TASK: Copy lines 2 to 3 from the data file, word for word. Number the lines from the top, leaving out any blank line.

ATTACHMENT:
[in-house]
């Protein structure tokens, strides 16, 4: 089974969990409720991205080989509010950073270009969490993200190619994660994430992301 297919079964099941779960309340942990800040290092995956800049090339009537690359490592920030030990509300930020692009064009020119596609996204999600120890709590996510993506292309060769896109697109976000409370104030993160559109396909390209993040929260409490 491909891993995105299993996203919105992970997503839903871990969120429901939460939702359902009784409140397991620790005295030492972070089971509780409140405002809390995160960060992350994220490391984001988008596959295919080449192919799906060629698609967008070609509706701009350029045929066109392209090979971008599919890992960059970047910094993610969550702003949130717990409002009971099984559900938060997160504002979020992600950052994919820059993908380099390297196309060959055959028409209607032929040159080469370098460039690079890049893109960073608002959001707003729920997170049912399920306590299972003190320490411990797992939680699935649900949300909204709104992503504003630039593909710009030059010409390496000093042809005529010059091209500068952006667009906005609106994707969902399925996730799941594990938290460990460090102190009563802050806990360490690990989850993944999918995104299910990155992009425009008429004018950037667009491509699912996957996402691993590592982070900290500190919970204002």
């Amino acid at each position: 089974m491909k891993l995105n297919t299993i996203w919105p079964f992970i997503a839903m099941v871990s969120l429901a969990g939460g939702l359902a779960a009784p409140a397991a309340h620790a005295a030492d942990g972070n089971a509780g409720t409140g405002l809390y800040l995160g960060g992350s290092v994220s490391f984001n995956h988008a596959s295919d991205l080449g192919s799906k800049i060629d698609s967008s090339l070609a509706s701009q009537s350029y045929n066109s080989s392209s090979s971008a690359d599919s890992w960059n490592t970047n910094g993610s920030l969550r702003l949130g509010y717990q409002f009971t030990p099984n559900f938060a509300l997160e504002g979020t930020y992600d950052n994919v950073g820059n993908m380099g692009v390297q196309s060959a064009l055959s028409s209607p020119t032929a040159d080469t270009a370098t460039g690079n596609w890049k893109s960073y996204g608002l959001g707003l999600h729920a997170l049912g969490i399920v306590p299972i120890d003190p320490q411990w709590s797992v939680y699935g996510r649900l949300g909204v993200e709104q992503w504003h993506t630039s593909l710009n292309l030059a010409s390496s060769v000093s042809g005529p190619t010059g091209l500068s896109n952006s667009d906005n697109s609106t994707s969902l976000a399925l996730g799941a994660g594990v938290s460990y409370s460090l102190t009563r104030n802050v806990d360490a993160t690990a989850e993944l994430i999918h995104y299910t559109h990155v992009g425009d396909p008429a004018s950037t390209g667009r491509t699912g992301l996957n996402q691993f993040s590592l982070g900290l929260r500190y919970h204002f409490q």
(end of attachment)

């Protein structure tokens, strides 16, 4: 089974969990409720991205080989509010950073270009969490993200190619994660994430992301 297919079964099941779960309340942990800040290092995956800049090339009537690359490592920030030990509300930020692009064009020119596609996204999600120890709590996510993506292309060769896109697109976000409370104030993160559109396909390209993040929260409490 491909891993995105299993996203919105992970997503839903871990969120429901939460939702359902009784409140397991620790005295030492972070089971509780409140405002809390995160960060992350994220490391984001988008596959295919080449192919799906060629698609967008070609509706701009350029045929066109392209090979971008599919890992960059970047910094993610969550702003949130717990409002009971099984559900938060997160504002979020992600950052994919820059993908380099390297196309060959055959028409209607032929040159080469370098460039690079890049893109960073608002959001707003729920997170049912399920306590299972003190320490411990797992939680699935649900949300909204709104992503504003630039593909710009030059010409390496000093042809005529010059091209500068952006667009906005609106994707969902399925996730799941594990938290460990460090102190009563802050806990360490690990989850993944999918995104299910990155992009425009008429004018950037667009491509699912996957996402691993590592982070900290500190919970204002």
């Amino acid at each position: 089974m491909k891993l995105n297919t299993i996203w919105p079964f992970i997503a839903m099941v871990s969120l429901a969990g939460g939702l359902a779960a009784p409140a397991a309340h620790a005295a030492d942990g972070n089971a509780g409720t409140g405002l809390y800040l995160g960060g992350s290092v994220s490391f984001n995956h988008a596959s295919d991205l080449g192919s799906k800049i060629d698609s967008s090339l070609a509706s701009q009537s350029y045929n066109s080989s392209s090979s971008a690359d599919s890992w960059n490592t970047n910094g993610s920030l969550r702003l949130g509010y717990q409002f009971t030990p099984n559900f938060a509300l997160e504002g979020t930020y992600d950052n994919v950073g820059n993908m380099g692009v390297q196309s060959a064009l055959s028409s209607p020119t032929a040159d080469t270009a370098t460039g690079n596609w890049k893109s960073y996204g608002l959001g707003l999600h729920a997170l049912g969490i399920v306590p299972i120890d003190p320490q411990w709590s797992v939680y699935g996510r649900l949300g909204v993200e709104q992503w504003h993506t630039s593909l710009n292309l030059a010409s390496s060769v000093s042809g005529p190619t010059g091209l500068s896109n952006s667009d906005n697109s609106t994707s969902l976000a399925l996730g799941a994660g594990v938290s460990y409370s460090l102190t009563r104030n802050v806990d360490a993160t690990a989850e993944l994430i999918h995104y299910t559109h990155v992009g425009d396909p008429a004018s950037t390209g667009r491509t699912g992301l996957n996402q691993f993040s590592l982070g900290l929260r500190y919970h204002f409490q």